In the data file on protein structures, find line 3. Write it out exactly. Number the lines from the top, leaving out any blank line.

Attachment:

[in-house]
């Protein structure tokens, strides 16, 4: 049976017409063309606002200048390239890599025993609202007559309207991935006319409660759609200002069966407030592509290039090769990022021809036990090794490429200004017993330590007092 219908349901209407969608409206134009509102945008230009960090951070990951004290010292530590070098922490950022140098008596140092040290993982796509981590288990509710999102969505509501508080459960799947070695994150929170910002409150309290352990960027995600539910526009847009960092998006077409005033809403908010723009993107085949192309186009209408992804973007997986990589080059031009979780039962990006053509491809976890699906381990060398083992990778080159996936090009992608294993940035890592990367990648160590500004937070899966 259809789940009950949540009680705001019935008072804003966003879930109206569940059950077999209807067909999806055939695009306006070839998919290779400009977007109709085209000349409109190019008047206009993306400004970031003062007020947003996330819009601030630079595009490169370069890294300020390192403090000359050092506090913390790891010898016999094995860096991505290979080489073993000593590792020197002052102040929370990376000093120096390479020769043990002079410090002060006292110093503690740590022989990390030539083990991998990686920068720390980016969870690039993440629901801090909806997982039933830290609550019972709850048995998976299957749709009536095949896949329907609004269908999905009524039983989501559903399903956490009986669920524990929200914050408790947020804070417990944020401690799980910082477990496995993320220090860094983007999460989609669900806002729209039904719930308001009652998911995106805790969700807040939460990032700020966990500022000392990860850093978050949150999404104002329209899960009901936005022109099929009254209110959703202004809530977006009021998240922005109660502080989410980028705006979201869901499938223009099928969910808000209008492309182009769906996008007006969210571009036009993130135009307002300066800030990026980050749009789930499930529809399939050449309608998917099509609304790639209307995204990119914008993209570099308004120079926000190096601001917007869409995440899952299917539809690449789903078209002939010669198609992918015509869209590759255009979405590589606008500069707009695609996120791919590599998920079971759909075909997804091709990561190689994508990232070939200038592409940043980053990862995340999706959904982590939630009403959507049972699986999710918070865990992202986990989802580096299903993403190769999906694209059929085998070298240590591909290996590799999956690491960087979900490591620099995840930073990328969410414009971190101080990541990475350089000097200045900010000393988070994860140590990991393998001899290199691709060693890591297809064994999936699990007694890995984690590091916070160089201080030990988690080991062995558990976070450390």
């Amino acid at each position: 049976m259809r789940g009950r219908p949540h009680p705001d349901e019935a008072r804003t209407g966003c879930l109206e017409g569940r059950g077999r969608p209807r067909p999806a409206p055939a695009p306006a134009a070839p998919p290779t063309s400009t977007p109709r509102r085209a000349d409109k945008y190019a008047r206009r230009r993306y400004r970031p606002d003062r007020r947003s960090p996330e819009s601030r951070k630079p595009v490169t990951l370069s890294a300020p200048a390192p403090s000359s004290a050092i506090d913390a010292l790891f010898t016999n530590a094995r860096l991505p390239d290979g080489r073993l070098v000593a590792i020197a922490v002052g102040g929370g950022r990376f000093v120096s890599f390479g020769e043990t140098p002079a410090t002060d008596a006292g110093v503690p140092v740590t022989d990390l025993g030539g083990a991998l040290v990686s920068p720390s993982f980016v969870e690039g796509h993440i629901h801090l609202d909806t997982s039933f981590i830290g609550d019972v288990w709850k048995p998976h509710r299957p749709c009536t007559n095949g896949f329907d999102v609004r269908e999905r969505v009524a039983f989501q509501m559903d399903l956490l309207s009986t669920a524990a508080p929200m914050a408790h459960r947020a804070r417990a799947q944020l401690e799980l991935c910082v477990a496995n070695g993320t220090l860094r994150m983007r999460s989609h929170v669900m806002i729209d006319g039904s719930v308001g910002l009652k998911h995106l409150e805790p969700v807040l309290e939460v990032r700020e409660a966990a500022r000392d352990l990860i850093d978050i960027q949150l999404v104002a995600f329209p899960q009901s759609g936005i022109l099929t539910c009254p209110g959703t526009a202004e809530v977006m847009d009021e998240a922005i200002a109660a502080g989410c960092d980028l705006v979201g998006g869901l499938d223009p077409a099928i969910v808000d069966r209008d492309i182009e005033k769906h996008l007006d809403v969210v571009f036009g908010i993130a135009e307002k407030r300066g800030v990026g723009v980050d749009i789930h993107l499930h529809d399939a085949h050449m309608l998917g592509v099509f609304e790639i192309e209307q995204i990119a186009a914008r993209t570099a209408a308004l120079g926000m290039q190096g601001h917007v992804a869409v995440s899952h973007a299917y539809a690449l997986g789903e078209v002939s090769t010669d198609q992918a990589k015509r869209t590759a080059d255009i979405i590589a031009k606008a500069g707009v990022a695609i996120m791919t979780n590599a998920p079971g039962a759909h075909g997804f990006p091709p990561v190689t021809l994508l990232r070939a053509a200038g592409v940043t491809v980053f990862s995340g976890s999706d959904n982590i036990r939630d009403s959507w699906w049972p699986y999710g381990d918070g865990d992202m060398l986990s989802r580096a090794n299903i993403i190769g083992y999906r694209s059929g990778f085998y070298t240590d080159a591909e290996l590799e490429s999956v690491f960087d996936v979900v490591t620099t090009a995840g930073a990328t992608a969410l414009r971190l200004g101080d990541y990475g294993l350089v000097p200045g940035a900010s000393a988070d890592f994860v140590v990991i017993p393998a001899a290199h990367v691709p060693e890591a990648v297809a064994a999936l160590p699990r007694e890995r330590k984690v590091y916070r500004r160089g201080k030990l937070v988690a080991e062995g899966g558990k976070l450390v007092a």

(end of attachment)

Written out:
């Amino acid at each position: 049976m259809r789940g009950r219908p949540h009680p705001d349901e019935a008072r804003t209407g966003c879930l109206e017409g569940r059950g077999r969608p209807r067909p999806a409206p055939a695009p306006a134009a070839p998919p290779t063309s400009t977007p109709r509102r085209a000349d409109k945008y190019a008047r206009r230009r993306y400004r970031p606002d003062r007020r947003s960090p996330e819009s601030r951070k630079p595009v490169t990951l370069s890294a300020p200048a390192p403090s000359s004290a050092i506090d913390a010292l790891f010898t016999n530590a094995r860096l991505p390239d290979g080489r073993l070098v000593a590792i020197a922490v002052g102040g929370g950022r990376f000093v120096s890599f390479g020769e043990t140098p002079a410090t002060d008596a006292g110093v503690p140092v740590t022989d990390l025993g030539g083990a991998l040290v990686s920068p720390s993982f980016v969870e690039g796509h993440i629901h801090l609202d909806t997982s039933f981590i830290g609550d019972v288990w709850k048995p998976h509710r299957p749709c009536t007559n095949g896949f329907d999102v609004r269908e999905r969505v009524a039983f989501q509501m559903d399903l956490l309207s009986t669920a524990a508080p929200m914050a408790h459960r947020a804070r417990a799947q944020l401690e799980l991935c910082v477990a496995n070695g993320t220090l860094r994150m983007r999460s989609h929170v669900m806002i729209d006319g039904s719930v308001g910002l009652k998911h995106l409150e805790p969700v807040l309290e939460v990032r700020e409660a966990a500022r000392d352990l990860i850093d978050i960027q949150l999404v104002a995600f329209p899960q009901s759609g936005i022109l099929t539910c009254p209110g959703t526009a202004e809530v977006m847009d009021e998240a922005i200002a109660a502080g989410c960092d980028l705006v979201g998006g869901l499938d223009p077409a099928i969910v808000d069966r209008d492309i182009e005033k769906h996008l007006d809403v969210v571009f036009g908010i993130a135009e307002k407030r300066g800030v990026g723009v980050d749009i789930h993107l499930h529809d399939a085949h050449m309608l998917g592509v099509f609304e790639i192309e209307q995204i990119a186009a914008r993209t570099a209408a308004l120079g926000m290039q190096g601001h917007v992804a869409v995440s899952h973007a299917y539809a690449l997986g789903e078209v002939s090769t010669d198609q992918a990589k015509r869209t590759a080059d255009i979405i590589a031009k606008a500069g707009v990022a695609i996120m791919t979780n590599a998920p079971g039962a759909h075909g997804f990006p091709p990561v190689t021809l994508l990232r070939a053509a200038g592409v940043t491809v980053f990862s995340g976890s999706d959904n982590i036990r939630d009403s959507w699906w049972p699986y999710g381990d918070g865990d992202m060398l986990s989802r580096a090794n299903i993403i190769g083992y999906r694209s059929g990778f085998y070298t240590d080159a591909e290996l590799e490429s999956v690491f960087d996936v979900v490591t620099t090009a995840g930073a990328t992608a969410l414009r971190l200004g101080d990541y990475g294993l350089v000097p200045g940035a900010s000393a988070d890592f994860v140590v990991i017993p393998a001899a290199h990367v691709p060693e890591a990648v297809a064994a999936l160590p699990r007694e890995r330590k984690v590091y916070r500004r160089g201080k030990l937070v988690a080991e062995g899966g558990k976070l450390v007092a």